NASHVILLE, Tenn. — Metro Nashville health officials said their concerns are growing about the illegal distribution of opioids around Tennessee, saying a new drug more robust than fentanyl has found its way into the hands of Tennesseans.
The Metro Nashville Public Health Department said the synthetic drug protonitazene has not been detected in Middle Tennessee but was found in East Tennessee. They believe it's only a matter of time before it's located in Davidson County.
Frankita Davis was Betty Davis' daughter, who she lost last year to fentanyl poisoning.
"It's not an accidental death," Betty Davis said. "My daughter didn't accidentally kill herself."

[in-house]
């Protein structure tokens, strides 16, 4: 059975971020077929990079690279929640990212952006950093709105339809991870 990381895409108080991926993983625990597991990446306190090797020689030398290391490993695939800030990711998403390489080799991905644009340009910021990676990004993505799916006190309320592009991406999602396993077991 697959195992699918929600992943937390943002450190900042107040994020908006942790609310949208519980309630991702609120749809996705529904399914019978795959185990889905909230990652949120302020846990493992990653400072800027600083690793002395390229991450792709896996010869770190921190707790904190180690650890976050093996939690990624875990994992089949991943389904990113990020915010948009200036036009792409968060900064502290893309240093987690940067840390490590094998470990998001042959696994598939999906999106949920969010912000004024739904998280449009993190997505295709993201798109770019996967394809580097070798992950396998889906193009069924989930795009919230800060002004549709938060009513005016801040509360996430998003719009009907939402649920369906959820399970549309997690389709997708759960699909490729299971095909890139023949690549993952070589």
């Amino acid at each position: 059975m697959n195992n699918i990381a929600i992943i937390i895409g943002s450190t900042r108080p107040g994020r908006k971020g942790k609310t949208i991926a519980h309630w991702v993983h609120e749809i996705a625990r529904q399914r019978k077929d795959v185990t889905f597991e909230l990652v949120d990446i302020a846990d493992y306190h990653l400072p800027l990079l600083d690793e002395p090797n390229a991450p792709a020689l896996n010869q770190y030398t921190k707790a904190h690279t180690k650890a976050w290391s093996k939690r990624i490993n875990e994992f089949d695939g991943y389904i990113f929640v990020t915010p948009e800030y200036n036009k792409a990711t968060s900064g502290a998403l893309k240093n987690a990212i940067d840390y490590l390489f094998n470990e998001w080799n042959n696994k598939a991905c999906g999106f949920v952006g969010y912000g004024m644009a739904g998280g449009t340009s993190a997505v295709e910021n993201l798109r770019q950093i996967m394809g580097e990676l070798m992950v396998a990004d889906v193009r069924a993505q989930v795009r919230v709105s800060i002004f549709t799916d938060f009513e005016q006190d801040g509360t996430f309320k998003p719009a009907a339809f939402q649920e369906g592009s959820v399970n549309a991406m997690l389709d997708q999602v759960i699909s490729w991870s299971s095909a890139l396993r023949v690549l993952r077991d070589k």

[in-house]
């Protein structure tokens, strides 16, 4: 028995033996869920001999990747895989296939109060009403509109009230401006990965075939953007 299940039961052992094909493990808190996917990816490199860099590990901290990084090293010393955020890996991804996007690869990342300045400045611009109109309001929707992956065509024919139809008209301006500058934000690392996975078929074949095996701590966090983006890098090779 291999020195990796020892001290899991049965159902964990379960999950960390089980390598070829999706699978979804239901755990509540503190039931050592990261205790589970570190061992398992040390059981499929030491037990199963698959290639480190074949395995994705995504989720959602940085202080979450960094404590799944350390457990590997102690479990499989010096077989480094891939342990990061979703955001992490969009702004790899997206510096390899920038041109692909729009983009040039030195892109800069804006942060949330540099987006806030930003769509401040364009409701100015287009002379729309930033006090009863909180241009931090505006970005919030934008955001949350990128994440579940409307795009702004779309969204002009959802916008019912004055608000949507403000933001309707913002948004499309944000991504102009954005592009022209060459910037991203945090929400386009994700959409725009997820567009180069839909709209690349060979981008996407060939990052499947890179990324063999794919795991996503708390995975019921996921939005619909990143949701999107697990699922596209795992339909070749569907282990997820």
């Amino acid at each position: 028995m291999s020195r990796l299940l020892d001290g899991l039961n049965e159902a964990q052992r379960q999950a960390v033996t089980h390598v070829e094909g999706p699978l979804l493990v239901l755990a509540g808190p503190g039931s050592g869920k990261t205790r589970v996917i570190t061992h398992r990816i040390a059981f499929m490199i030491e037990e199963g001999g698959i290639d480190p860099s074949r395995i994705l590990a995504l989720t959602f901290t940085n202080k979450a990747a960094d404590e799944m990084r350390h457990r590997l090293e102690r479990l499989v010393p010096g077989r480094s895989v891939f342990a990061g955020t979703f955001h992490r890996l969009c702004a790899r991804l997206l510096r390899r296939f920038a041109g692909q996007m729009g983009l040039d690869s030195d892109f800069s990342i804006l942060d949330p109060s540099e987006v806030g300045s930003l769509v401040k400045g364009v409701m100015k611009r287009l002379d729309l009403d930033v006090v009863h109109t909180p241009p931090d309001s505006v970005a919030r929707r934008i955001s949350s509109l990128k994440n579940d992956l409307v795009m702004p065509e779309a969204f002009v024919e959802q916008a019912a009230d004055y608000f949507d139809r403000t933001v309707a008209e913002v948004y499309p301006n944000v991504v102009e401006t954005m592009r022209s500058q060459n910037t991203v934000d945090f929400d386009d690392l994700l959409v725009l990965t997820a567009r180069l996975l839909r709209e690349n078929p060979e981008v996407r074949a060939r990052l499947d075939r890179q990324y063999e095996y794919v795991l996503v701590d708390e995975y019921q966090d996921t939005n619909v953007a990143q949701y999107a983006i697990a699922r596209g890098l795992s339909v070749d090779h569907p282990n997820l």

Fentanyl is the primary driver of drug overdoses in Nashville. But MNPHD is also warning people about protonitazene, which many haven't heard of.
"I haven't," Davis said. "Someone else is going to feel the pain that I am feeling if we aren't educating our people to the poison."
"It's reported to have a potency three times that of fentanyl," said Josh Love, an epidemiologist with the MNPHD.
He said the drug is 50 times more potent than heroin. If someone overdoses on it, he said naloxone overdose reversal kits may only work to an extent to revive the person.
"Given the more high potency of substances that we are encountering, i.e., fentanyl, it might take more doses to revive an individual, unfortunately," Love said.
Love pointed out protonitazene has not been found in the Metro area yet, and it may never be.
"We don't know if protonitazene, if we see a few cases in one part of the state, whether it's going to take hold or not," Love said. "So that's what you are seeing here, us trying to stay on the front edge of what we are seeing."